As you would expect, these approaches will go about keeping up with inflation in very different ways.

Safety First planning and inflation

Annuities are the other big source of reliable income. So, what can we do here?

The inflation adjusted options here for reliable income are a little thin, but we can get creative.

Even though we are focusing on reliable income, it is worth mentioning variable annuities. There are variable annuity products that offer varying levels of reliability and inflation protection. The specifics will depend on the individual annuity that you are looking at, but the inflation protection will likely be tied to some form of investment in some way (I think I’ve put enough qualifiers here.) These can be great tools, but how you feel about the investment risk involved will play a big role in whether you think variable annuities are a viable solution.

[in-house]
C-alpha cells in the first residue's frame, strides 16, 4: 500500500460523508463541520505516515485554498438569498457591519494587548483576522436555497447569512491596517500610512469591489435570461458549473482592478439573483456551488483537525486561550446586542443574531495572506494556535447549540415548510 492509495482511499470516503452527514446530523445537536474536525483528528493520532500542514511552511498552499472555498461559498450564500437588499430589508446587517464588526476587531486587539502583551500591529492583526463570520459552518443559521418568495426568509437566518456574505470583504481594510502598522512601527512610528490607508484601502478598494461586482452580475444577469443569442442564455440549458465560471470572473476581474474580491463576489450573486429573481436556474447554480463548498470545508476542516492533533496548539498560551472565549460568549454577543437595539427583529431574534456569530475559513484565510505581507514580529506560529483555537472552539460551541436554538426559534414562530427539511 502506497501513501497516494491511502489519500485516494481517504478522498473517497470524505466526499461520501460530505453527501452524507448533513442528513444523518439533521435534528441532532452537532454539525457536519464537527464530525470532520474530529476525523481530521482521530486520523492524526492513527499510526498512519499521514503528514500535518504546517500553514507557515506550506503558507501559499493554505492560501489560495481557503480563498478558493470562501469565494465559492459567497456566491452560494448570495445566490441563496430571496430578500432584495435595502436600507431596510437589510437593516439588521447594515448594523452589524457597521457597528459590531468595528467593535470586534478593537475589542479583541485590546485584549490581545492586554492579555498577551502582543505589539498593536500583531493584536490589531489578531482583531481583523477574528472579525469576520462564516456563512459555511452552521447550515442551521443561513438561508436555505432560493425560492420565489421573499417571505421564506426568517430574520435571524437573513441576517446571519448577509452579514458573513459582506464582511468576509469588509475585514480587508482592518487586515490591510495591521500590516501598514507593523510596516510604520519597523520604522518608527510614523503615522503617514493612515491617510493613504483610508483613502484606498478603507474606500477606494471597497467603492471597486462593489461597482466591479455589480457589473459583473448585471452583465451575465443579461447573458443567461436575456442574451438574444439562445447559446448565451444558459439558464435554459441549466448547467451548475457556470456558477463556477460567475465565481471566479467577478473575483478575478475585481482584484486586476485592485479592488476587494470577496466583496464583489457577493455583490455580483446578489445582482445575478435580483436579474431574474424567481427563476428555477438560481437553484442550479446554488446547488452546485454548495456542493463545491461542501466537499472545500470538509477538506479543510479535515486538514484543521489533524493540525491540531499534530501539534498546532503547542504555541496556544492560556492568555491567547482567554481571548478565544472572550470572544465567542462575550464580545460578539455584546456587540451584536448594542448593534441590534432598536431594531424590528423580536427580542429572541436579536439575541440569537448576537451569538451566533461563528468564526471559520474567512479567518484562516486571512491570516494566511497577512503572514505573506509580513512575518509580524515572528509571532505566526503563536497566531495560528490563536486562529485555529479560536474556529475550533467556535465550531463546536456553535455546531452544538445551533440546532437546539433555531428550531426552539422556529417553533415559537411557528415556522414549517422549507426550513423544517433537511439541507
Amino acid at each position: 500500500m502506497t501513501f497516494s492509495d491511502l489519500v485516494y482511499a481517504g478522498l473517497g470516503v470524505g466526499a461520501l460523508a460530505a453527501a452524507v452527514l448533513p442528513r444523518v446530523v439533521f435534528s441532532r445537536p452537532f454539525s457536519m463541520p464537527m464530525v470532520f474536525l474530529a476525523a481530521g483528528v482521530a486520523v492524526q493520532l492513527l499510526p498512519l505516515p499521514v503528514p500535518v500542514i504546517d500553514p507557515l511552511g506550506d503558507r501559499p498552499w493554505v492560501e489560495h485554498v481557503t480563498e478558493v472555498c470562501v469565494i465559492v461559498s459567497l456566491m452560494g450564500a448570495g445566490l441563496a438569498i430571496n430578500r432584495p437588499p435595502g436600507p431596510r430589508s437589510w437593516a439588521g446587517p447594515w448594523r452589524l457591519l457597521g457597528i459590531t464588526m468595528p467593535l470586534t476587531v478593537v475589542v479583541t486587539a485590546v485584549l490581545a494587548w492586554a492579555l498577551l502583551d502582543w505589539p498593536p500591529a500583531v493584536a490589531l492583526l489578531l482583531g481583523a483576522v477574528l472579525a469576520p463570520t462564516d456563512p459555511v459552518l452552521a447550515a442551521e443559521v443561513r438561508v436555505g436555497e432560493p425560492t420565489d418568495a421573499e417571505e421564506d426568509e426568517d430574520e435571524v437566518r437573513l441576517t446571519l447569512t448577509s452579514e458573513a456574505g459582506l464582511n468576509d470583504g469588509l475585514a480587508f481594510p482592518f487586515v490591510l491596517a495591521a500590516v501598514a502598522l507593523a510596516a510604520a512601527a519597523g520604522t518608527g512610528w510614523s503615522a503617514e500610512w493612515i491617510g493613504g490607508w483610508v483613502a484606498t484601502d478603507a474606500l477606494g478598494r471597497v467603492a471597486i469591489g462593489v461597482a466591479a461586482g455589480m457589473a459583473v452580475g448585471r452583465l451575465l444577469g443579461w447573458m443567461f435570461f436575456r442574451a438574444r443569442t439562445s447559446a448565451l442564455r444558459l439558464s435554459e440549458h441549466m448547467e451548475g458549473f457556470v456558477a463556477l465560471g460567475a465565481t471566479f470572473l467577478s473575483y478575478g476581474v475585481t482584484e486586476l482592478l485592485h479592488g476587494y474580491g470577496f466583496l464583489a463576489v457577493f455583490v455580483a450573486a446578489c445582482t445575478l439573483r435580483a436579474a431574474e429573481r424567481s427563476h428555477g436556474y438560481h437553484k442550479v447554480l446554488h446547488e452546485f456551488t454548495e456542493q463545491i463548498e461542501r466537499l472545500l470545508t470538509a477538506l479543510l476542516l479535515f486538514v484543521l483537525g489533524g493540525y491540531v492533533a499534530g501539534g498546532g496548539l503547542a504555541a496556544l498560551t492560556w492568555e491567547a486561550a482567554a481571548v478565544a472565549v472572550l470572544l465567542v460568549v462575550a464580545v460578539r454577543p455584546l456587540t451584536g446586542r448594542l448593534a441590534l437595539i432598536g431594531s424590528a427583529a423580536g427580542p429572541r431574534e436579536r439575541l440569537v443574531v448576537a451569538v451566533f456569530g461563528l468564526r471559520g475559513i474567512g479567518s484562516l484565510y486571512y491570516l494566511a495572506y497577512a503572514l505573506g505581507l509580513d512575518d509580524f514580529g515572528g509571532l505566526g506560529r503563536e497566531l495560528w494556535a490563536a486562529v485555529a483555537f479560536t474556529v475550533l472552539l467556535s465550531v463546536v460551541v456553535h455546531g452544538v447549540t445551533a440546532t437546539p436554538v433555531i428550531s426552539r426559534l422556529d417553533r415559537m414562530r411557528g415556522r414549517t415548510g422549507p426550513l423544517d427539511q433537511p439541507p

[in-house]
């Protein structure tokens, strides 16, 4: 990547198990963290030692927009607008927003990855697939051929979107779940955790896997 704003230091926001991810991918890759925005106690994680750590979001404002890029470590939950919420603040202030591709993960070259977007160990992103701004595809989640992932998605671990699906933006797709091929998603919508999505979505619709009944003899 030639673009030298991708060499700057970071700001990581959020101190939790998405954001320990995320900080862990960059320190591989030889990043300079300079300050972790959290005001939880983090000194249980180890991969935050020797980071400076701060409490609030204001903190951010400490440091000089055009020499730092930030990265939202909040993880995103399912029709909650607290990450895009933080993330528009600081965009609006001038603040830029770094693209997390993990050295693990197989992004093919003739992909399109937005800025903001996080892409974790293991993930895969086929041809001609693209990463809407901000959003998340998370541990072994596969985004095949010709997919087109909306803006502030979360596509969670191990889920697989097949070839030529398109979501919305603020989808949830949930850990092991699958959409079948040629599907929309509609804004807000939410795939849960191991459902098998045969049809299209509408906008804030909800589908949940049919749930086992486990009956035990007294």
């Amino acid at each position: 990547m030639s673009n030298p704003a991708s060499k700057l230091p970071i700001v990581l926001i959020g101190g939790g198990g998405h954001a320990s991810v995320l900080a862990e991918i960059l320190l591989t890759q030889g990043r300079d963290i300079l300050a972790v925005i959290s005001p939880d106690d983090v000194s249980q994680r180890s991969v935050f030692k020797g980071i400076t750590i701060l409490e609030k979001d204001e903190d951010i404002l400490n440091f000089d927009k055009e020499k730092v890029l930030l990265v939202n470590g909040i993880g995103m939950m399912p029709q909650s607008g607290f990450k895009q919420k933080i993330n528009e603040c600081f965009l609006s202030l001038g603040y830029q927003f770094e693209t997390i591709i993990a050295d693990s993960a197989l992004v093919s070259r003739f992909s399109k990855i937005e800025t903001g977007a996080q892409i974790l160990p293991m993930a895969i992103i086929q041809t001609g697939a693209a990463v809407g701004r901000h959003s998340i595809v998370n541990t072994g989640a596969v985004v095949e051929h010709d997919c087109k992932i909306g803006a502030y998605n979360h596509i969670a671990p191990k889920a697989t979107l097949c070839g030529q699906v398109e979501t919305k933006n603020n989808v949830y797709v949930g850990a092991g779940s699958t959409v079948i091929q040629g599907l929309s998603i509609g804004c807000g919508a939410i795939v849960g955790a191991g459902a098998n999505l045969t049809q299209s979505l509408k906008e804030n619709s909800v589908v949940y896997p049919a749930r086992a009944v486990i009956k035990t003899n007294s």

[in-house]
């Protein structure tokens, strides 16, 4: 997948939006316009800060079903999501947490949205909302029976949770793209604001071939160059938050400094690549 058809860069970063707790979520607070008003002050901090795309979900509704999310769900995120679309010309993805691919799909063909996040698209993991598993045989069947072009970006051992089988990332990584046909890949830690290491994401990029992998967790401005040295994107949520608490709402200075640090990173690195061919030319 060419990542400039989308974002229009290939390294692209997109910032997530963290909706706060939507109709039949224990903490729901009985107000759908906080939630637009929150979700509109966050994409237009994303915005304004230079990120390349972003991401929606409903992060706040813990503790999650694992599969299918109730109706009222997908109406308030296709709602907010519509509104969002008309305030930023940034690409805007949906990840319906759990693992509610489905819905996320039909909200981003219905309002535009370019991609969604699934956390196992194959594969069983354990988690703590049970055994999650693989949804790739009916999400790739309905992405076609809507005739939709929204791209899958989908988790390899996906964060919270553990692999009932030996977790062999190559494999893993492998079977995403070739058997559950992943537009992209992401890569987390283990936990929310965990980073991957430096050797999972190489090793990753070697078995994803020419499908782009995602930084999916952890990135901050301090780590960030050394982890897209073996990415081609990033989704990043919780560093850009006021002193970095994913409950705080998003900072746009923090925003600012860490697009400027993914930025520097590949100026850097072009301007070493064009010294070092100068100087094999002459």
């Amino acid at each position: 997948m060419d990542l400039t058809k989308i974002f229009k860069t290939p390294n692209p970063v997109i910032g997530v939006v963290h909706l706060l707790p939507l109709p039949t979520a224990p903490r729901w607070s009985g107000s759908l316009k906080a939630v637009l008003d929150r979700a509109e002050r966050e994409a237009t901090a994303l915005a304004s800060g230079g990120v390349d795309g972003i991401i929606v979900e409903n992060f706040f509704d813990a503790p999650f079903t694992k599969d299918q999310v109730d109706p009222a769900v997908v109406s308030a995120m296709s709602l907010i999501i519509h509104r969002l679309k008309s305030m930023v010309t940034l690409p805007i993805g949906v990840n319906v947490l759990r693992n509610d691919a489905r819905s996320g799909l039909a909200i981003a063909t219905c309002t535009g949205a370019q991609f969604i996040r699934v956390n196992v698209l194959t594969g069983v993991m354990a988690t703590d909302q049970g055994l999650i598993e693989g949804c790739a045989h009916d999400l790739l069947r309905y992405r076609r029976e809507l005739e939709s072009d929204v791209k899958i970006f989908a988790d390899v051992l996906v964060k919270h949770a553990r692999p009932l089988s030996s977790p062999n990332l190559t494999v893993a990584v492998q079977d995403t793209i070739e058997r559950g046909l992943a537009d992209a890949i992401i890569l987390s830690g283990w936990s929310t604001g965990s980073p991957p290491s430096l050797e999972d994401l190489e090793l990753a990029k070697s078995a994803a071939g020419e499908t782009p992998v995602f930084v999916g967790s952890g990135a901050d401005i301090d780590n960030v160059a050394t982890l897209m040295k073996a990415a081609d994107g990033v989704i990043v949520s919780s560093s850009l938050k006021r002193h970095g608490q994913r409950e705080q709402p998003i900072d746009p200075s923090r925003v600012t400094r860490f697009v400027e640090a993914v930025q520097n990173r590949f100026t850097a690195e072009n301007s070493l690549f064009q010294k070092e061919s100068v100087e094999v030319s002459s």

So that leaves us with income annuities. Which means we need to get creative.

One approach that you can use is what you might call ‘sequential’ deferred income annuities to top up your reliable income over the course of your retirement when you start feeling the pinch of inflation. By using multiple annuities over time (or partially annuitising one annuity over time) you have a good amount of control over how your income level evolves over time. You likely will not track inflation exactly, but that’s okay because your desired spending won’t track inflation exactly either.

Using this approach means that you will need to estimate how much inflation we are likely to see over the course of our retirement (and how our spending will evolve, but we need to do that anyway) so that you can create a large enough pool of deferred annuities to (roughly) maintain your desired spending levels.